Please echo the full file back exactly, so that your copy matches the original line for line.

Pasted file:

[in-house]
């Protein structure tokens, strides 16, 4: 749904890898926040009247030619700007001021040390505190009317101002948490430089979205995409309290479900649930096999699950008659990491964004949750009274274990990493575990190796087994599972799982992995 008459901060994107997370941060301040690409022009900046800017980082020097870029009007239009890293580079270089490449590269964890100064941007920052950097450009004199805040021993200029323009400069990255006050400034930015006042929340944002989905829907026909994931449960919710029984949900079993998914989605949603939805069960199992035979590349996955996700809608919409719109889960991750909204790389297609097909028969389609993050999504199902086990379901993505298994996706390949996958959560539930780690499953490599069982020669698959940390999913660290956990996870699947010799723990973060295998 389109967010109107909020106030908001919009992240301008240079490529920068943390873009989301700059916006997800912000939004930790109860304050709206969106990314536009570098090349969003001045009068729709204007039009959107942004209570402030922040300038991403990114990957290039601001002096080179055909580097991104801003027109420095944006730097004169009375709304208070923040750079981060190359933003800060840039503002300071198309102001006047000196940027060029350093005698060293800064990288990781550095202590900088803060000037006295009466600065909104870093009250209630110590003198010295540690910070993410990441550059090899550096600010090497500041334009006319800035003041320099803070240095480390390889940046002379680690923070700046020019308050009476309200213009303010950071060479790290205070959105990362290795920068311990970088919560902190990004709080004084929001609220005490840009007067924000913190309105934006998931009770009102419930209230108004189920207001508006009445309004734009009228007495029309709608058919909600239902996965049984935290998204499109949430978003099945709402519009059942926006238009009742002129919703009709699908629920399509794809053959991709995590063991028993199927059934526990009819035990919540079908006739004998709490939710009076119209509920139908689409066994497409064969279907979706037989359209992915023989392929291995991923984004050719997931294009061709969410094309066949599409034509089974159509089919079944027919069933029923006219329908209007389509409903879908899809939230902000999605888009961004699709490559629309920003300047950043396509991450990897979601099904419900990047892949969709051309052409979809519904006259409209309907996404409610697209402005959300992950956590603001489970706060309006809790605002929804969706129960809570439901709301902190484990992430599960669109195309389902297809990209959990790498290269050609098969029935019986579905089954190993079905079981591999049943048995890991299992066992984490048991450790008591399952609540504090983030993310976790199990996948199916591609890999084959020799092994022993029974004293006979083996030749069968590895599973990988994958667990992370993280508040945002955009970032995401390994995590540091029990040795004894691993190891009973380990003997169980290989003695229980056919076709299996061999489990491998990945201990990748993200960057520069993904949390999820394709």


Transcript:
[in-house]
């Protein structure tokens, strides 16, 4: 749904890898926040009247030619700007001021040390505190009317101002948490430089979205995409309290479900649930096999699950008659990491964004949750009274274990990493575990190796087994599972799982992995 008459901060994107997370941060301040690409022009900046800017980082020097870029009007239009890293580079270089490449590269964890100064941007920052950097450009004199805040021993200029323009400069990255006050400034930015006042929340944002989905829907026909994931449960919710029984949900079993998914989605949603939805069960199992035979590349996955996700809608919409719109889960991750909204790389297609097909028969389609993050999504199902086990379901993505298994996706390949996958959560539930780690499953490599069982020669698959940390999913660290956990996870699947010799723990973060295998 389109967010109107909020106030908001919009992240301008240079490529920068943390873009989301700059916006997800912000939004930790109860304050709206969106990314536009570098090349969003001045009068729709204007039009959107942004209570402030922040300038991403990114990957290039601001002096080179055909580097991104801003027109420095944006730097004169009375709304208070923040750079981060190359933003800060840039503002300071198309102001006047000196940027060029350093005698060293800064990288990781550095202590900088803060000037006295009466600065909104870093009250209630110590003198010295540690910070993410990441550059090899550096600010090497500041334009006319800035003041320099803070240095480390390889940046002379680690923070700046020019308050009476309200213009303010950071060479790290205070959105990362290795920068311990970088919560902190990004709080004084929001609220005490840009007067924000913190309105934006998931009770009102419930209230108004189920207001508006009445309004734009009228007495029309709608058919909600239902996965049984935290998204499109949430978003099945709402519009059942926006238009009742002129919703009709699908629920399509794809053959991709995590063991028993199927059934526990009819035990919540079908006739004998709490939710009076119209509920139908689409066994497409064969279907979706037989359209992915023989392929291995991923984004050719997931294009061709969410094309066949599409034509089974159509089919079944027919069933029923006219329908209007389509409903879908899809939230902000999605888009961004699709490559629309920003300047950043396509991450990897979601099904419900990047892949969709051309052409979809519904006259409209309907996404409610697209402005959300992950956590603001489970706060309006809790605002929804969706129960809570439901709301902190484990992430599960669109195309389902297809990209959990790498290269050609098969029935019986579905089954190993079905079981591999049943048995890991299992066992984490048991450790008591399952609540504090983030993310976790199990996948199916591609890999084959020799092994022993029974004293006979083996030749069968590895599973990988994958667990992370993280508040945002955009970032995401390994995590540091029990040795004894691993190891009973380990003997169980290989003695229980056919076709299996061999489990491998990945201990990748993200960057520069993904949390999820394709």